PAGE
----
How to stop your garden gate from sticking in cold weather: 4 quick fixes for timber gates

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Wooden garden gates can quickly become sticky and stiff as the weather changes late in the autumn months. The cold, wet weather can wreak havoc on wooden doors and gates when exposed to the elements in your garden, making them hard to open and tricky to shut. While switching to a weather-proof material is certainly an option, there are a few things you can try to solve the problem first.

Why do wooden gates warp?

Your timber garden gate is probably getting stuck because it has changed shape.

The very nature of wooden structures like doors and gates is that they can bend and twist as they absorb rainwater and dry out again.

When your wooden gate is constantly exposed to changing temperatures and weather conditions, it can quickly re-shape, leaving it out of touch with the space it once fit into.

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Timber is composed of long fibres which support the tree and allow water to move freely at the top of – but what happens when the timber is cut?

The wood is then dried out thoroughly before being cut into large planks which are used to make wooden gates and other structures.

It really is all about the moisture content of your gate which will determine how much it sticks after heavy rainfall.

According to the Wooden Gate Company, the best wooden gates are made from timber which has been left to equalise its moisture content with the surrounding humidity:

  • In the summer this is about 14 percent
  • In the winter this is anywhere up to 20 percent

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How to stop a garden gate from sticking

Stopping your wooden garden from absorbing too much water and becoming misshapen is the key to reducing stiffness and stickiness.

Apply varnish

Coating your timber gate with varnish will create an impenetrable barrier for rainwater to run off, rather than seep into.

Preventing rainwater and frosted particles from soaking into the wood will prevent it from retaining a high percentage of water and warping the shape.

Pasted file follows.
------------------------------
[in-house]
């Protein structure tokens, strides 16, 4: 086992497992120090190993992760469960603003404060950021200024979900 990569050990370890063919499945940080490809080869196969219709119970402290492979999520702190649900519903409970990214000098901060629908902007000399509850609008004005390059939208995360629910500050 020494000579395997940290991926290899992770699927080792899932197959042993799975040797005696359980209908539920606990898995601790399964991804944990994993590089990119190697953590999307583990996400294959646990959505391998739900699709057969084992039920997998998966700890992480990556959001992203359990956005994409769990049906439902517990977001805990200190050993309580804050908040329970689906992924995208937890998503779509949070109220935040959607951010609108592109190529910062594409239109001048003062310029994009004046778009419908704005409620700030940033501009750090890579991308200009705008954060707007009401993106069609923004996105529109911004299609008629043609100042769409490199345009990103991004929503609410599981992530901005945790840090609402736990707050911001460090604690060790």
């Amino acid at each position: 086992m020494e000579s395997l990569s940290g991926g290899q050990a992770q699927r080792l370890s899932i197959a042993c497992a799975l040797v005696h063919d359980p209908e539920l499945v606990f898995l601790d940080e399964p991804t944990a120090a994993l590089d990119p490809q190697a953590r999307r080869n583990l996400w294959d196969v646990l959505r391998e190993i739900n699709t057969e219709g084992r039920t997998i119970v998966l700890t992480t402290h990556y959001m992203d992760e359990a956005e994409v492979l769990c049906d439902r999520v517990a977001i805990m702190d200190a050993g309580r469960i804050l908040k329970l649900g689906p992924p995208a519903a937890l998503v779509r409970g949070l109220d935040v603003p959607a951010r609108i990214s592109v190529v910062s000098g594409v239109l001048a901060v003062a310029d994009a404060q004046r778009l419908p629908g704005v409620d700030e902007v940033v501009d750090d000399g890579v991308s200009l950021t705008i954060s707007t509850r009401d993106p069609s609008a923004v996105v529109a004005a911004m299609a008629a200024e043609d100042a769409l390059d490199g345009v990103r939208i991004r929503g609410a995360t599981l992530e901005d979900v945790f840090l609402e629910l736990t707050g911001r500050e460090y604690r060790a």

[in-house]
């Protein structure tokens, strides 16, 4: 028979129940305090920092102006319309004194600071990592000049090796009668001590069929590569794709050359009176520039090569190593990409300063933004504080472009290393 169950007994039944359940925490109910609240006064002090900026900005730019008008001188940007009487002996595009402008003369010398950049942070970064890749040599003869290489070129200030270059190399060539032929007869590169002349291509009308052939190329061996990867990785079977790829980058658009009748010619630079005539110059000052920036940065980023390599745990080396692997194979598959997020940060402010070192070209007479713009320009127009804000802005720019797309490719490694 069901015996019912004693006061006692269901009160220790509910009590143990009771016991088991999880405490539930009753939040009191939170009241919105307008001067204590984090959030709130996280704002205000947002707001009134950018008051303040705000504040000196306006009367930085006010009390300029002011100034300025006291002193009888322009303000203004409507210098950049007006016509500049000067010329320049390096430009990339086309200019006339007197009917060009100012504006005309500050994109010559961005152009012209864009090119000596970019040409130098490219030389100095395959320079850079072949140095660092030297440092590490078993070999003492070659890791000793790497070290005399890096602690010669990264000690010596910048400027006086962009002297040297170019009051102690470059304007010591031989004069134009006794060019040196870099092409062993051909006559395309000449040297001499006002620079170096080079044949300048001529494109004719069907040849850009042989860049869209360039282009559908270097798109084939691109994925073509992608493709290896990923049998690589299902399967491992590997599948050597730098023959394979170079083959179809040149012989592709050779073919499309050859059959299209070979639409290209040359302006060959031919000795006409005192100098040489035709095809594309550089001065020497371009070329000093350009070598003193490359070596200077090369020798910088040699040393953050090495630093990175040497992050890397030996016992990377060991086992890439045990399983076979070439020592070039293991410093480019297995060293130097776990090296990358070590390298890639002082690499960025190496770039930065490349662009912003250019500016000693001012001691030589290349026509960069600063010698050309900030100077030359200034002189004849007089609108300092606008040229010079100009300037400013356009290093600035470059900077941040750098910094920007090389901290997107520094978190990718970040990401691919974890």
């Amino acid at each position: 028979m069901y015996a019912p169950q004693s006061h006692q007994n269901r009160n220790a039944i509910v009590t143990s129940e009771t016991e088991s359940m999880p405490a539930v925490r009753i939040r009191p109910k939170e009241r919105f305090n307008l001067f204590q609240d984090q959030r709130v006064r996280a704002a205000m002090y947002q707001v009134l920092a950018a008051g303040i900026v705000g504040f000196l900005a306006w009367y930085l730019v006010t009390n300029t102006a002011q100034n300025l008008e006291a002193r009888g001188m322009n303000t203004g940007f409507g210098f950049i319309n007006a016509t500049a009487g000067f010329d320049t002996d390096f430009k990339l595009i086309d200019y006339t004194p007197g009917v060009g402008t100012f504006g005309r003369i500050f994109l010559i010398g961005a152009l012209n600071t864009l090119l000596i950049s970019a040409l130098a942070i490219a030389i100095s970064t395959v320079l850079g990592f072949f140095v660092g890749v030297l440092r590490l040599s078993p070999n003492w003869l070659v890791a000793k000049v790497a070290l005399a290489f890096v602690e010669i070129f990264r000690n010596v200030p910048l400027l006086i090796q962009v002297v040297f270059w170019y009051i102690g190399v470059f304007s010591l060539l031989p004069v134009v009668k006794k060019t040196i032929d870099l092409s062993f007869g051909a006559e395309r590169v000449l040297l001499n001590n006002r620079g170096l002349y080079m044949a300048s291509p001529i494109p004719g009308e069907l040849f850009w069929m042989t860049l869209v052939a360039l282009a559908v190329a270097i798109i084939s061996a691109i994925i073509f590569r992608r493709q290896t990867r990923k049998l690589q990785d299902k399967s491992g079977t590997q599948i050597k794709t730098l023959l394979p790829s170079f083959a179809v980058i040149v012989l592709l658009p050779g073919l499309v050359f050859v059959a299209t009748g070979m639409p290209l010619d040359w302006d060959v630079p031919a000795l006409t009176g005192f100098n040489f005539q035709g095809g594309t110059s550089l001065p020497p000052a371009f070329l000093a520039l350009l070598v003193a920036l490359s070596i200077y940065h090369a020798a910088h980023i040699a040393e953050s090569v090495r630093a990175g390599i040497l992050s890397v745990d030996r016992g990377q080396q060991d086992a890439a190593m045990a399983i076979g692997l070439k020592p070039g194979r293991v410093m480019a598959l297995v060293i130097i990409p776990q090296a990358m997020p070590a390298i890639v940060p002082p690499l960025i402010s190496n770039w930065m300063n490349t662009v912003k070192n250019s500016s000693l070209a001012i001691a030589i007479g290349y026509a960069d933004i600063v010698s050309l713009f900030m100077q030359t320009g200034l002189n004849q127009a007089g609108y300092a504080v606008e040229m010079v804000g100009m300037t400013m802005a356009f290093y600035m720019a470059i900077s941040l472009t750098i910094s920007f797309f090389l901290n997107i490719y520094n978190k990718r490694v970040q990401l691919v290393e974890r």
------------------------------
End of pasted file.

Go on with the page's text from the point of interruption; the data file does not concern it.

Timber lamination

Timber lamination is the joining of timbers along their length in numerous layers which is done to improve strength and stability.

This works particularly well for wooden gates that are prone to sticking because it creates a stronger, straighter structure which is far less likely to twist or bend due to the weather.

Modern adhesives are used in large lamination clamps which pressure warped and twisted timber into a straighter structure and will hold for years to come.

This is also a cost effective way to fix sticky timber structures, as it uses existing wood and prolongs the life of your garden gate.

Check posts and hinges

Wobbly posts and loose hinges could also be to blame if you have a sticky gate.

This will be more noticeable all year round, even when there is little rainfall and the weather is warmer – so pay close attention to when your gate is sticking.

Check hinges to see if they wobble and look into the base of your gate post to see if it shakes.

If you notice either part of the gate moving freely, there are two simple fixes:

  • Drive stakes down into the ground at the base of the gate post and connect the post to the stakes with a bolt
  • Spray hinges with WD-40 if they’re rusted or stiff – replace if beyond repair

Check the frame

If you’re still struggling to identify the cause of a sticky gate, it could be the actual frame that’s causing the issue.

Carefully observe your gate to check whether the frame is squared off.

If it is noticeably bent, you can straighten it up using a turnbuckle kit – a device used to adjust tension and reduce slack in an existing structure like a wooden frame.

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